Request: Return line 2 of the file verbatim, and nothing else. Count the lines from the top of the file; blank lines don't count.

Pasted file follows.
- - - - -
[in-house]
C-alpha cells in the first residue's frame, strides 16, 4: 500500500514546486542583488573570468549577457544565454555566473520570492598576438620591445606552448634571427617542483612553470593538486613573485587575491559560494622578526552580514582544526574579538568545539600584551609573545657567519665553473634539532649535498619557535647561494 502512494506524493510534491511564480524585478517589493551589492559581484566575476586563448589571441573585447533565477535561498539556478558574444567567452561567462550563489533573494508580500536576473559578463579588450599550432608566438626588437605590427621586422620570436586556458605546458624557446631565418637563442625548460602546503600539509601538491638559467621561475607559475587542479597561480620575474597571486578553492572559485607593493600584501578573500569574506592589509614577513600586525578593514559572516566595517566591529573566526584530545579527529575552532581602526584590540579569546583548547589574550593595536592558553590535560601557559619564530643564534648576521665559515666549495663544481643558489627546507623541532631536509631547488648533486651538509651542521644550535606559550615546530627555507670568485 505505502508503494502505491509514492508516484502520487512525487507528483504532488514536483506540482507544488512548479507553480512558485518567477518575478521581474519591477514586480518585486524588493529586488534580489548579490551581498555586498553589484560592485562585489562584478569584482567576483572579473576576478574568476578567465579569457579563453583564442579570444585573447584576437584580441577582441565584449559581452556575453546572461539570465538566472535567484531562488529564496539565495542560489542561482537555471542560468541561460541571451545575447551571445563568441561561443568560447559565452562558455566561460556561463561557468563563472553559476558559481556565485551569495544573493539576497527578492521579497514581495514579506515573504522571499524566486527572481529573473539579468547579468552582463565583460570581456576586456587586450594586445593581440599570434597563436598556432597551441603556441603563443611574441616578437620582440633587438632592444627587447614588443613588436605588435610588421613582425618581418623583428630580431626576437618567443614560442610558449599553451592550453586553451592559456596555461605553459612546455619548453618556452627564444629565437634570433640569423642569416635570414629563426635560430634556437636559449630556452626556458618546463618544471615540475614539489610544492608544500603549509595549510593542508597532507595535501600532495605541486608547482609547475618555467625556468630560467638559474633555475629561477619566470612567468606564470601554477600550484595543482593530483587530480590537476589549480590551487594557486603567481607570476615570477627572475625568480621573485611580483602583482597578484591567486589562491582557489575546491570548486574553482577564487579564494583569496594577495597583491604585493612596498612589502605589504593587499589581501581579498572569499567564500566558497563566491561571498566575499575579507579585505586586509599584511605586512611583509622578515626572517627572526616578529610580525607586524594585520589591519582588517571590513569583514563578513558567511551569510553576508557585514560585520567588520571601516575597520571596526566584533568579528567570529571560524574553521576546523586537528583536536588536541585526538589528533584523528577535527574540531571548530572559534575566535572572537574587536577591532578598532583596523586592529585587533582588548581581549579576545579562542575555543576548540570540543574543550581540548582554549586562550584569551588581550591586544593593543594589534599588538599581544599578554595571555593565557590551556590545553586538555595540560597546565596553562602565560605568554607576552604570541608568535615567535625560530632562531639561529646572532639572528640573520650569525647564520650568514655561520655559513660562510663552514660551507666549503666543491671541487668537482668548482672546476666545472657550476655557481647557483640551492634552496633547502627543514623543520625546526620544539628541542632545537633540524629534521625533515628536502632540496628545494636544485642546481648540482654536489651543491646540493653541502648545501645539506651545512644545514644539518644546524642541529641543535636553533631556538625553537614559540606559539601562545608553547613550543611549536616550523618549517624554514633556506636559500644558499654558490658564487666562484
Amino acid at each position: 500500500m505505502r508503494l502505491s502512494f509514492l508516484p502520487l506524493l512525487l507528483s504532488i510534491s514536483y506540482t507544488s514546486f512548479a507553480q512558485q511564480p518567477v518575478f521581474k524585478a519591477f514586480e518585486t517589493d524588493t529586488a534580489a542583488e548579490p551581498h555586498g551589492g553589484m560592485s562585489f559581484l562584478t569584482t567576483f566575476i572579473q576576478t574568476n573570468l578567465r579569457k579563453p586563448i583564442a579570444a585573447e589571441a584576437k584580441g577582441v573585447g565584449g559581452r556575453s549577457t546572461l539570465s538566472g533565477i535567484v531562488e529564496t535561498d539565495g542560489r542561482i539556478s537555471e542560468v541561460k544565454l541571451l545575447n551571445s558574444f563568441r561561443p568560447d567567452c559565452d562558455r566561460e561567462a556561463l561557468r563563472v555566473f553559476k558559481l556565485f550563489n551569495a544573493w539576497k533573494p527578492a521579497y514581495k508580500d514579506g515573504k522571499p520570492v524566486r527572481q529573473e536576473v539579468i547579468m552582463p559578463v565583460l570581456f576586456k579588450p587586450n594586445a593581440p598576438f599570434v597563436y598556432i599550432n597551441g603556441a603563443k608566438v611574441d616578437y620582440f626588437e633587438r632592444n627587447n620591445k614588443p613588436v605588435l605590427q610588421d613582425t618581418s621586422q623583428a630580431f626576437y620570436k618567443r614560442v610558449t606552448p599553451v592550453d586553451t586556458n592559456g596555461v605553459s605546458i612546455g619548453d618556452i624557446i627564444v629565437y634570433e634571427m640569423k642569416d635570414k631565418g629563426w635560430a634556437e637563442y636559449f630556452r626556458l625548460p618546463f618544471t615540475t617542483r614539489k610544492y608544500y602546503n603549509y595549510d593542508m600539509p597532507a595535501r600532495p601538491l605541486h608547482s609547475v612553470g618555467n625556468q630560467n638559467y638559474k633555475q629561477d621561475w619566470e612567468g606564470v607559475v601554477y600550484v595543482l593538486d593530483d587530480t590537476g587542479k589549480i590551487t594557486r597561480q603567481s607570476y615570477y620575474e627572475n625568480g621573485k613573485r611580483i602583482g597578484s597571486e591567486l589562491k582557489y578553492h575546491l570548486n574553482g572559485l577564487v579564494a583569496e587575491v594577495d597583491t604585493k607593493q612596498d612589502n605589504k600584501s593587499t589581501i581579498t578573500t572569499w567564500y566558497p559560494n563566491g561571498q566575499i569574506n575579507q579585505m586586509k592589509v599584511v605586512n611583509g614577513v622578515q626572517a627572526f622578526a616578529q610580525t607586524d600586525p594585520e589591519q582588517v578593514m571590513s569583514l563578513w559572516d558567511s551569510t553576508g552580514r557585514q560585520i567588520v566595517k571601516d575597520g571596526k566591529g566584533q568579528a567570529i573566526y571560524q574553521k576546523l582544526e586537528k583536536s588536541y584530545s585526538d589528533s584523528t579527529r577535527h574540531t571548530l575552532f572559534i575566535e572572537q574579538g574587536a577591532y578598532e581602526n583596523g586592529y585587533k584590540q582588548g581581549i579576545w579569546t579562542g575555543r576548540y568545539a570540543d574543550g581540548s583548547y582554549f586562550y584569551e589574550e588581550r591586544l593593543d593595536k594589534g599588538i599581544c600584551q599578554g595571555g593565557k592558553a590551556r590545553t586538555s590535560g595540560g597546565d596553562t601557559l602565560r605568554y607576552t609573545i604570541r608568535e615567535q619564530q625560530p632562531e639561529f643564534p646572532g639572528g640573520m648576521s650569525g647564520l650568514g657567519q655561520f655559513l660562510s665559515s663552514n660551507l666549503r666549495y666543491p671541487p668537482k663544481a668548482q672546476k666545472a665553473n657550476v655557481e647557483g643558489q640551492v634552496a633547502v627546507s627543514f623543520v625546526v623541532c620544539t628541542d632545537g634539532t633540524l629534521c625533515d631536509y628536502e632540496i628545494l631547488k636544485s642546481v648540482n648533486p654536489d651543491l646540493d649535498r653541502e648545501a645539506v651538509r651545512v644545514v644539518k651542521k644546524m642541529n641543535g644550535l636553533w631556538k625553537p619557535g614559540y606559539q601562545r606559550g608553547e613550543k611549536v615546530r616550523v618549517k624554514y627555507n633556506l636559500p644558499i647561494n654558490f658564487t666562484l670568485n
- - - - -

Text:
C-alpha cells in the first residue's frame, strides 16, 4: 500500500514546486542583488573570468549577457544565454555566473520570492598576438620591445606552448634571427617542483612553470593538486613573485587575491559560494622578526552580514582544526574579538568545539600584551609573545657567519665553473634539532649535498619557535647561494 502512494506524493510534491511564480524585478517589493551589492559581484566575476586563448589571441573585447533565477535561498539556478558574444567567452561567462550563489533573494508580500536576473559578463579588450599550432608566438626588437605590427621586422620570436586556458605546458624557446631565418637563442625548460602546503600539509601538491638559467621561475607559475587542479597561480620575474597571486578553492572559485607593493600584501578573500569574506592589509614577513600586525578593514559572516566595517566591529573566526584530545579527529575552532581602526584590540579569546583548547589574550593595536592558553590535560601557559619564530643564534648576521665559515666549495663544481643558489627546507623541532631536509631547488648533486651538509651542521644550535606559550615546530627555507670568485 505505502508503494502505491509514492508516484502520487512525487507528483504532488514536483506540482507544488512548479507553480512558485518567477518575478521581474519591477514586480518585486524588493529586488534580489548579490551581498555586498553589484560592485562585489562584478569584482567576483572579473576576478574568476578567465579569457579563453583564442579570444585573447584576437584580441577582441565584449559581452556575453546572461539570465538566472535567484531562488529564496539565495542560489542561482537555471542560468541561460541571451545575447551571445563568441561561443568560447559565452562558455566561460556561463561557468563563472553559476558559481556565485551569495544573493539576497527578492521579497514581495514579506515573504522571499524566486527572481529573473539579468547579468552582463565583460570581456576586456587586450594586445593581440599570434597563436598556432597551441603556441603563443611574441616578437620582440633587438632592444627587447614588443613588436605588435610588421613582425618581418623583428630580431626576437618567443614560442610558449599553451592550453586553451592559456596555461605553459612546455619548453618556452627564444629565437634570433640569423642569416635570414629563426635560430634556437636559449630556452626556458618546463618544471615540475614539489610544492608544500603549509595549510593542508597532507595535501600532495605541486608547482609547475618555467625556468630560467638559474633555475629561477619566470612567468606564470601554477600550484595543482593530483587530480590537476589549480590551487594557486603567481607570476615570477627572475625568480621573485611580483602583482597578484591567486589562491582557489575546491570548486574553482577564487579564494583569496594577495597583491604585493612596498612589502605589504593587499589581501581579498572569499567564500566558497563566491561571498566575499575579507579585505586586509599584511605586512611583509622578515626572517627572526616578529610580525607586524594585520589591519582588517571590513569583514563578513558567511551569510553576508557585514560585520567588520571601516575597520571596526566584533568579528567570529571560524574553521576546523586537528583536536588536541585526538589528533584523528577535527574540531571548530572559534575566535572572537574587536577591532578598532583596523586592529585587533582588548581581549579576545579562542575555543576548540570540543574543550581540548582554549586562550584569551588581550591586544593593543594589534599588538599581544599578554595571555593565557590551556590545553586538555595540560597546565596553562602565560605568554607576552604570541608568535615567535625560530632562531639561529646572532639572528640573520650569525647564520650568514655561520655559513660562510663552514660551507666549503666543491671541487668537482668548482672546476666545472657550476655557481647557483640551492634552496633547502627543514623543520625546526620544539628541542632545537633540524629534521625533515628536502632540496628545494636544485642546481648540482654536489651543491646540493653541502648545501645539506651545512644545514644539518644546524642541529641543535636553533631556538625553537614559540606559539601562545608553547613550543611549536616550523618549517624554514633556506636559500644558499654558490658564487666562484